EXPO ON THE MOUNT Wolf Parade

Dan
Boeckner and Spencer Krug return with a new album. It’s almost as cool as
Einstürzende Neubauten jamming with the Beach Boys on “Kokomo”!

 

BY HAL BIENSTOCK

 

For a band that has made three albums in five years, it
still feels oddly like an event every time Wolf Parade releases something new.
Perhaps that’s because the group is notorious for taking long breaks as band
leaders Dan Boeckner and Spencer Krug spend time on their increasingly
high-profile solo projects, Boeckner’s Handsome Furs and Krug’s Sunset Rubdown.
While both of their side projects are worthwhile, Wolf Parade’s latest album, Expo ’86 (Sub Pop), is another reminder
that they’re far more powerful together than they are apart. We talked with
Boeckner about the state of their union.

 

***

 

BLURT: How
did taking a year off to do solo work help the band?

BOECKNER: It gave us a little bit of perspective on the band
itself and some time to clear our heads before we got back to recording. We had
so many things happen during the album cycle for [our last album] At Mount Zoomer. Our audience doubled or
tripled in size, even though the record didn’t get as much press as our first
one. That was exciting for us because it felt like we were building this
audience on the basis of our live shows. But with extra people comes more
stress and responsibility.

Then we lost [keyboardist] Hadji
Bakara, which was another thing we had to bounce back from. It wasn’t a totally
smooth transition going from a five piece to a four piece.

 

Do you
and Spencer talk often while you’re out with your own bands – or is it really a
clean break?

One of my favorite things about Wolf Parade is that we’re
all really good friends outside the band. I’ll have Spencer over for a barbecue
or go drinking with Arlen. A lot of bands who are around for a few years get
sick of each other. That hasn’t happened with us.

 

What do
you and Spencer take from your solo projects that you then bring to the band?

The solo projects allow me and Spencer specifically to be almost
narcissistic with our separate musical ideas. With Handsome Furs, I can get
away with writing a one or two chord song. With Sunset Rubdown, he can get away
with writing proggy multipart songs. It’s a catharsis to write songs we
wouldn’t be able to get away with in Wolf Parade because in this band we all
equally write the music.

 

How
does that process work?

The only thing on me or Spencer specifically is the vocal
melody or lyrics for a song. Besides that, every part has to go through
everyone else in the band before it gets finalized. If Spencer writes a song,
he’ll come in with a chord progression, something rough or sketchy, and we’ll
flesh it out as a band. The same goes for me.

 

People
tend to divide your albums into Dan songs and Spencer songs. Does that bother
you?

We kind of invite that on ourselves because we have two
singers with fairly different styles. One of the bigger sadnesses with me in
this band is that extreme Internet fan elements seem to love debating the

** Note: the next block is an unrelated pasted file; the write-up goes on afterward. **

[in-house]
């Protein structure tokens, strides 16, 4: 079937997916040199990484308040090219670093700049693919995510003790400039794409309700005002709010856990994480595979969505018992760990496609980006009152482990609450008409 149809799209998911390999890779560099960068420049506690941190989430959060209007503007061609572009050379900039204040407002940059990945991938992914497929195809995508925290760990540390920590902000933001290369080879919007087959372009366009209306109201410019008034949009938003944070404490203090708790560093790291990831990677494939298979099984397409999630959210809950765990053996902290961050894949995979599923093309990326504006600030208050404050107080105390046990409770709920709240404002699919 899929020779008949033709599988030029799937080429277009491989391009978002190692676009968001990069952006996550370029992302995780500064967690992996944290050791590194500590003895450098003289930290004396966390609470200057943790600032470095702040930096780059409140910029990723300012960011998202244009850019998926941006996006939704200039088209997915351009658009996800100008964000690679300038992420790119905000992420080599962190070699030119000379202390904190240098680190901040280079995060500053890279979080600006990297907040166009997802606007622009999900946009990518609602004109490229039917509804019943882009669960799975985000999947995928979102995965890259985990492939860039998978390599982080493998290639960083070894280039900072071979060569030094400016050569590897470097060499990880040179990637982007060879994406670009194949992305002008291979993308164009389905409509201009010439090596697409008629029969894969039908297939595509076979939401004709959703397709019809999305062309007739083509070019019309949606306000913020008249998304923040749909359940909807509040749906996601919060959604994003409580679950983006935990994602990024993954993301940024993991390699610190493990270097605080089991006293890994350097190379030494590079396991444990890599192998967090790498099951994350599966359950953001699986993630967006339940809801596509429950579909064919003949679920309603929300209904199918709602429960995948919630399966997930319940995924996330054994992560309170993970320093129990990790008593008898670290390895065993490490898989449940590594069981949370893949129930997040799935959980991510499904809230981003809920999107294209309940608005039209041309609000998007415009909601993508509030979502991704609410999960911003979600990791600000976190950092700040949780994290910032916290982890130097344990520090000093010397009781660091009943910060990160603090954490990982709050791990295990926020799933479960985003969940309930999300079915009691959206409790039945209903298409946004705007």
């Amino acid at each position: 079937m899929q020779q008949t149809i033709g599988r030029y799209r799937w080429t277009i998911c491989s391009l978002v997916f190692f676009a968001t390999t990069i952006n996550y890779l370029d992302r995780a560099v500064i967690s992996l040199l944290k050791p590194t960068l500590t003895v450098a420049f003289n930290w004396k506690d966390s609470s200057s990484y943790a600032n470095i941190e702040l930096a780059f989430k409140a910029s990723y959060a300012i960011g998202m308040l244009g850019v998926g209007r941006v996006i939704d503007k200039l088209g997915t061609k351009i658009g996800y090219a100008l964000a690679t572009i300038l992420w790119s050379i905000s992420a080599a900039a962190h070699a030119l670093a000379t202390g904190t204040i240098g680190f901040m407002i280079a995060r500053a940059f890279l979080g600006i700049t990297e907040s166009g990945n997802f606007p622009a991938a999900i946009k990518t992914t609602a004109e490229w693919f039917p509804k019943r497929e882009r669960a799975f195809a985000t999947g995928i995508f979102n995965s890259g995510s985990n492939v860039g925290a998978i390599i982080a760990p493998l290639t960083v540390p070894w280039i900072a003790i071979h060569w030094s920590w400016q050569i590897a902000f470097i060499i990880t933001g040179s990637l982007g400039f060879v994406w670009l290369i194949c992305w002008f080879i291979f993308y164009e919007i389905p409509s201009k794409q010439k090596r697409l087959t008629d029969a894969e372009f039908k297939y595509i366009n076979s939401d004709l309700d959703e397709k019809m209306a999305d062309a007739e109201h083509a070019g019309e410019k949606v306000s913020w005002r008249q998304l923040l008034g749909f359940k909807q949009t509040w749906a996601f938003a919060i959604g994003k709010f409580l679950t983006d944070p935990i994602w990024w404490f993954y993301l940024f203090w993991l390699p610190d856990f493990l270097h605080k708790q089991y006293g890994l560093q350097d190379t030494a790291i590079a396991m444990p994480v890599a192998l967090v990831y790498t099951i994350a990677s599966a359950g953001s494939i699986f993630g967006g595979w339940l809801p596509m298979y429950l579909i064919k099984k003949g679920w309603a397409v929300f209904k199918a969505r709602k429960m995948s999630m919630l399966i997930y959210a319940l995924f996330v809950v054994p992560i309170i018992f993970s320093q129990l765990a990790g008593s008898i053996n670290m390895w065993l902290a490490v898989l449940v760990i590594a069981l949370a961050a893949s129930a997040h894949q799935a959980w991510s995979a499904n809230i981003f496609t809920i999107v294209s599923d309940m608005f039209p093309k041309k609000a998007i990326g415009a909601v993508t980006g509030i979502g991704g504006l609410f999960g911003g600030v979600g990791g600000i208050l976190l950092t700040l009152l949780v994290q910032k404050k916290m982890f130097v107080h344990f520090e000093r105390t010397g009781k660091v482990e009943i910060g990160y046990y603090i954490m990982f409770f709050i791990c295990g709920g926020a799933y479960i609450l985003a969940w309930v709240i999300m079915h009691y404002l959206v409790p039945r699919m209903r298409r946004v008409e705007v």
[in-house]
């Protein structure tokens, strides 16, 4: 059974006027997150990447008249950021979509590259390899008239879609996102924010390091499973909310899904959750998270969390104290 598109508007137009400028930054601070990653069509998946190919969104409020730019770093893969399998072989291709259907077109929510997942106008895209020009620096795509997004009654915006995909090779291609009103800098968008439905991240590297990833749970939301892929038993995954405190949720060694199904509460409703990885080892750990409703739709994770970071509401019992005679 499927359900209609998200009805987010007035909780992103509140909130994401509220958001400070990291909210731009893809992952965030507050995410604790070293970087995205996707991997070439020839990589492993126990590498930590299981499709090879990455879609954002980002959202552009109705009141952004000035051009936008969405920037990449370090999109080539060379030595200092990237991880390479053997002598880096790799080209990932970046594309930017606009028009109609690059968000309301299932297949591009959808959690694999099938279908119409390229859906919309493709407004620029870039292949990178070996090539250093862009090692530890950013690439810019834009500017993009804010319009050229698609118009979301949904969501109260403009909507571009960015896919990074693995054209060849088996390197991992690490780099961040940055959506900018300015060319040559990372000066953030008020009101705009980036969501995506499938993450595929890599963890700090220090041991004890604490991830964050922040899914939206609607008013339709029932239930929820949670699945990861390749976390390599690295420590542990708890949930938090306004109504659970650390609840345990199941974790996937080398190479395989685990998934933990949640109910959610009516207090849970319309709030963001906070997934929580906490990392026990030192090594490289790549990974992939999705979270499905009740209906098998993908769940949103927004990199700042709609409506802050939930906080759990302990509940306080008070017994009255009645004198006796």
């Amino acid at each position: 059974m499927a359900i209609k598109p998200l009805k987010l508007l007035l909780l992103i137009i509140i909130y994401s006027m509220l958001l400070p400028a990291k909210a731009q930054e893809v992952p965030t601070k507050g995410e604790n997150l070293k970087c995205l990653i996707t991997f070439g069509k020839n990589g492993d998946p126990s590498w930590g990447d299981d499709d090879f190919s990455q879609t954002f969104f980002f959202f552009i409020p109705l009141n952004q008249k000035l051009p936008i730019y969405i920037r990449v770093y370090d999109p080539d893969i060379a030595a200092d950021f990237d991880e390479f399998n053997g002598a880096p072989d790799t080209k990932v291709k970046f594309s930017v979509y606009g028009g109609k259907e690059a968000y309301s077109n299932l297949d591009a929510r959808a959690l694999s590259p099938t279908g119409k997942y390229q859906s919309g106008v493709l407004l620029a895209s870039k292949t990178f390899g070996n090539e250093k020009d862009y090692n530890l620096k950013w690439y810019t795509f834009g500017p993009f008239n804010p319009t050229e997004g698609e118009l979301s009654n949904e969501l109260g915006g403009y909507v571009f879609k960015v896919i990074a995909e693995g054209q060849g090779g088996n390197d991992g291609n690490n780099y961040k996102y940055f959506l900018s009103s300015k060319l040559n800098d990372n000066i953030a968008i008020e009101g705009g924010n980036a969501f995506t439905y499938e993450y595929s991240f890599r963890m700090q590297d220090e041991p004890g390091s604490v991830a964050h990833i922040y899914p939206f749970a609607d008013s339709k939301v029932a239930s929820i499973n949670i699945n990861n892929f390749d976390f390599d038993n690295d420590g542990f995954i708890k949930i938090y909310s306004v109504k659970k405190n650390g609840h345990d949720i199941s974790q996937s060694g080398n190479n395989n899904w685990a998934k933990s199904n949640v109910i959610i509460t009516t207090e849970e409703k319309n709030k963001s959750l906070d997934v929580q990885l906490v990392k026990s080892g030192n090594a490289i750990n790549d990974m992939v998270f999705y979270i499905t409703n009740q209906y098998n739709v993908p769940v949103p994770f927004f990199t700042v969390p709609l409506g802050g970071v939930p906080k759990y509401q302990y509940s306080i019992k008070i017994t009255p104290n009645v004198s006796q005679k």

comparative merits of Spencer’s songs versus my songs. When we started this
band I thought people would take it for what it was – a band with two songwriters.
It’s not like that’s unprecedented in the history of music. Look at the Clash
and the Beatles.

 

How do
you think each of you has changed as a writer since Mount Zoomer?

I can’t speak for Spencer, but for me, I got rid of a lot of
baggage I had about myself while doing the last Handsome Furs record. Any
doubts I had about my songwriting left me. I became comfortable with my range
and what I like to talk about as a songwriter.

 

What
would you say those things are?

I have a few themes I like to come back to, like feeling
restless and the theme of small towns versus big cities. Musically, I love a
good power pop song.

 

Is
there a song on Expo ’86 that sums up
your style?

“Little Golden Age.” It has a specific chord structure that
makes me happy and has a Sonic Youth style outro at the end. They were one of
my favorite bands in high school. The lyrics are about nostalgia – the small
town, last summer before the end of high school kind of thing.

 

You
recorded the album live in the studio. Why did you decide to do that?

Every record we’ve done up to this point, a large part of the
process involved looking at sound translated to visual information on a
computer screen. That’s standard now as people record on Pro Tools. Looking at
what you recorded as color bars effects you psychologically. It makes you not
concentrate on the song as a whole. You focus on specific parts. One of Wolf
Parade’s strengths is that we’re a pretty decent live band, so we decided to
get rid of the other element. We want to record something and listen to it back
without being distracted by the visuals of sound files.

 

Why did
you name the album Expo ’86?

We decided to title the record that because we all realized
we were at Expo ‘86 in Vancouver
around the same couple of days and might have seen each other as children. We
have an in joke that we decided to start the band when we were 9, 8, 6 and 5,
respectively.

 

What do
you remember about the Expo?

Some of my first clear memories of going to a city are going
on a ferry from Vancouver Island to Vancouver
to go to the Expo with my dad. I saw my first concert at Expo ‘86. I had a memory
of scary dudes banging on metal, making scary noises, but didn’t know who it
was. When we Wikipedia-ed Expo ‘86 found out it was Einstürzende Neubauten.  Apparently, the Brian Wilson-less “Kokomo” Beach Boys played
there too. It was a weird lineup.

 

[Photo Credit: Meqo Sam Cecil]

 

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